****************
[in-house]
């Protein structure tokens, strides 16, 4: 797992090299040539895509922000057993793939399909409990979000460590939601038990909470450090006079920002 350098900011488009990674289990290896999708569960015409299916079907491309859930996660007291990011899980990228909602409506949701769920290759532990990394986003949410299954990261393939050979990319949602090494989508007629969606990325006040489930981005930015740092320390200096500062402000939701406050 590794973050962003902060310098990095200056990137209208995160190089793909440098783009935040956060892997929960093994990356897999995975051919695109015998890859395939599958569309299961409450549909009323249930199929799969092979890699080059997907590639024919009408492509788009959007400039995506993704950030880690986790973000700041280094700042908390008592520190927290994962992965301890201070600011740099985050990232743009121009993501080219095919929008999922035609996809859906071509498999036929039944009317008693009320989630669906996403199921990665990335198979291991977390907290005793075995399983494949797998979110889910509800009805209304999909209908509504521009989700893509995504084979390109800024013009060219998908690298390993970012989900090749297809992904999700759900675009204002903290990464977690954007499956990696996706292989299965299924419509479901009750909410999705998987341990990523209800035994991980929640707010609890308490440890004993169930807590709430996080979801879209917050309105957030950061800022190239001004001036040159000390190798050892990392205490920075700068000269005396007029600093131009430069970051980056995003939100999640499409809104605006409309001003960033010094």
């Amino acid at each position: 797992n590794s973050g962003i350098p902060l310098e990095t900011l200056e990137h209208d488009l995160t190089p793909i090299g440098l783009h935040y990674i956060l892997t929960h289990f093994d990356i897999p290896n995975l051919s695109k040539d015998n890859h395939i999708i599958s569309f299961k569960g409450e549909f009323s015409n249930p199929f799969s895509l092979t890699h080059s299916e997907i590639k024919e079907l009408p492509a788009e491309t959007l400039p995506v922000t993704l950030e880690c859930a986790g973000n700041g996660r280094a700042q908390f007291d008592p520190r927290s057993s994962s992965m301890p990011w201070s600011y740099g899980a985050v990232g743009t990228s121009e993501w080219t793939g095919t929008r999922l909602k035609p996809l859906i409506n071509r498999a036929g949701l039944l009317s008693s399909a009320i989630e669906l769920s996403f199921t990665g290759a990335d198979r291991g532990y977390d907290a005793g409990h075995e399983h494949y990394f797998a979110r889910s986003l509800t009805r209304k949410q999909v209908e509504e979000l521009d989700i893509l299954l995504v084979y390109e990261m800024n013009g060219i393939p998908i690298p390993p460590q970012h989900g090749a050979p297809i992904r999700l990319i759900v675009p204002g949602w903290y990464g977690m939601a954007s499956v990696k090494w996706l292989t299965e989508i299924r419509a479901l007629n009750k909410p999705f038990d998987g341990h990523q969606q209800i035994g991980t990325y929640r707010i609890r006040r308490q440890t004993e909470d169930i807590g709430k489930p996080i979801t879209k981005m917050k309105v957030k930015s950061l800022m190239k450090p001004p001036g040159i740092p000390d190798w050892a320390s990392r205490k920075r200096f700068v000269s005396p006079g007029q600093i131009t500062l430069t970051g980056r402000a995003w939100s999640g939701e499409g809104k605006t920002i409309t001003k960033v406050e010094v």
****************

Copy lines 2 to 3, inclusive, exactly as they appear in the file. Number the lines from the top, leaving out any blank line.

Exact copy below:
């Protein structure tokens, strides 16, 4: 797992090299040539895509922000057993793939399909409990979000460590939601038990909470450090006079920002 350098900011488009990674289990290896999708569960015409299916079907491309859930996660007291990011899980990228909602409506949701769920290759532990990394986003949410299954990261393939050979990319949602090494989508007629969606990325006040489930981005930015740092320390200096500062402000939701406050 590794973050962003902060310098990095200056990137209208995160190089793909440098783009935040956060892997929960093994990356897999995975051919695109015998890859395939599958569309299961409450549909009323249930199929799969092979890699080059997907590639024919009408492509788009959007400039995506993704950030880690986790973000700041280094700042908390008592520190927290994962992965301890201070600011740099985050990232743009121009993501080219095919929008999922035609996809859906071509498999036929039944009317008693009320989630669906996403199921990665990335198979291991977390907290005793075995399983494949797998979110889910509800009805209304999909209908509504521009989700893509995504084979390109800024013009060219998908690298390993970012989900090749297809992904999700759900675009204002903290990464977690954007499956990696996706292989299965299924419509479901009750909410999705998987341990990523209800035994991980929640707010609890308490440890004993169930807590709430996080979801879209917050309105957030950061800022190239001004001036040159000390190798050892990392205490920075700068000269005396007029600093131009430069970051980056995003939100999640499409809104605006409309001003960033010094």
């Amino acid at each position: 797992n590794s973050g962003i350098p902060l310098e990095t900011l200056e990137h209208d488009l995160t190089p793909i090299g440098l783009h935040y990674i956060l892997t929960h289990f093994d990356i897999p290896n995975l051919s695109k040539d015998n890859h395939i999708i599958s569309f299961k569960g409450e549909f009323s015409n249930p199929f799969s895509l092979t890699h080059s299916e997907i590639k024919e079907l009408p492509a788009e491309t959007l400039p995506v922000t993704l950030e880690c859930a986790g973000n700041g996660r280094a700042q908390f007291d008592p520190r927290s057993s994962s992965m301890p990011w201070s600011y740099g899980a985050v990232g743009t990228s121009e993501w080219t793939g095919t929008r999922l909602k035609p996809l859906i409506n071509r498999a036929g949701l039944l009317s008693s399909a009320i989630e669906l769920s996403f199921t990665g290759a990335d198979r291991g532990y977390d907290a005793g409990h075995e399983h494949y990394f797998a979110r889910s986003l509800t009805r209304k949410q999909v209908e509504e979000l521009d989700i893509l299954l995504v084979y390109e990261m800024n013009g060219i393939p998908i690298p390993p460590q970012h989900g090749a050979p297809i992904r999700l990319i759900v675009p204002g949602w903290y990464g977690m939601a954007s499956v990696k090494w996706l292989t299965e989508i299924r419509a479901l007629n009750k909410p999705f038990d998987g341990h990523q969606q209800i035994g991980t990325y929640r707010i609890r006040r308490q440890t004993e909470d169930i807590g709430k489930p996080i979801t879209k981005m917050k309105v957030k930015s950061l800022m190239k450090p001004p001036g040159i740092p000390d190798w050892a320390s990392r205490k920075r200096f700068v000269s005396p006079g007029q600093i131009t500062l430069t970051g980056r402000a995003w939100s999640g939701e499409g809104k605006t920002i409309t001003k960033v406050e010094v």